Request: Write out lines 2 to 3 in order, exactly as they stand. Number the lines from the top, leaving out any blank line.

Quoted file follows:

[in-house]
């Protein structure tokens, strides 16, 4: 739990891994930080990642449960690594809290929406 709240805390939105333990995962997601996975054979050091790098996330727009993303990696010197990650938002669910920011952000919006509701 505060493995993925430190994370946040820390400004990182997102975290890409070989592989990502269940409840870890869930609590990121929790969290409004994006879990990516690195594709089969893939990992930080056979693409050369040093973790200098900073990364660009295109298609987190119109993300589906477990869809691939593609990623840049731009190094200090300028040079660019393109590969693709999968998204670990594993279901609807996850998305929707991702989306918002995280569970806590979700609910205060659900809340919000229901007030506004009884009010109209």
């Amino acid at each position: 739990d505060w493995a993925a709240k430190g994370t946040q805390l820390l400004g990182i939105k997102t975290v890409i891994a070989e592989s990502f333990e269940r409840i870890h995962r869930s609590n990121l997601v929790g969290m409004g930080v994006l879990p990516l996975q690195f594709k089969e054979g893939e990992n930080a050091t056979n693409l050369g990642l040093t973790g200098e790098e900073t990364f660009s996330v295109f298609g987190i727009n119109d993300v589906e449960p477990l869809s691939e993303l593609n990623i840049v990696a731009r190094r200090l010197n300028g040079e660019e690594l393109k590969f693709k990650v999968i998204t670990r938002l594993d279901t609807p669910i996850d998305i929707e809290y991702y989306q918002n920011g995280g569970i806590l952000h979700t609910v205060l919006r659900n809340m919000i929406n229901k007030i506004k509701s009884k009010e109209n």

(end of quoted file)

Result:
């Protein structure tokens, strides 16, 4: 739990891994930080990642449960690594809290929406 709240805390939105333990995962997601996975054979050091790098996330727009993303990696010197990650938002669910920011952000919006509701 505060493995993925430190994370946040820390400004990182997102975290890409070989592989990502269940409840870890869930609590990121929790969290409004994006879990990516690195594709089969893939990992930080056979693409050369040093973790200098900073990364660009295109298609987190119109993300589906477990869809691939593609990623840049731009190094200090300028040079660019393109590969693709999968998204670990594993279901609807996850998305929707991702989306918002995280569970806590979700609910205060659900809340919000229901007030506004009884009010109209």
């Amino acid at each position: 739990d505060w493995a993925a709240k430190g994370t946040q805390l820390l400004g990182i939105k997102t975290v890409i891994a070989e592989s990502f333990e269940r409840i870890h995962r869930s609590n990121l997601v929790g969290m409004g930080v994006l879990p990516l996975q690195f594709k089969e054979g893939e990992n930080a050091t056979n693409l050369g990642l040093t973790g200098e790098e900073t990364f660009s996330v295109f298609g987190i727009n119109d993300v589906e449960p477990l869809s691939e993303l593609n990623i840049v990696a731009r190094r200090l010197n300028g040079e660019e690594l393109k590969f693709k990650v999968i998204t670990r938002l594993d279901t609807p669910i996850d998305i929707e809290y991702y989306q918002n920011g995280g569970i806590l952000h979700t609910v205060l919006r659900n809340m919000i929406n229901k007030i506004k509701s009884k009010e109209n």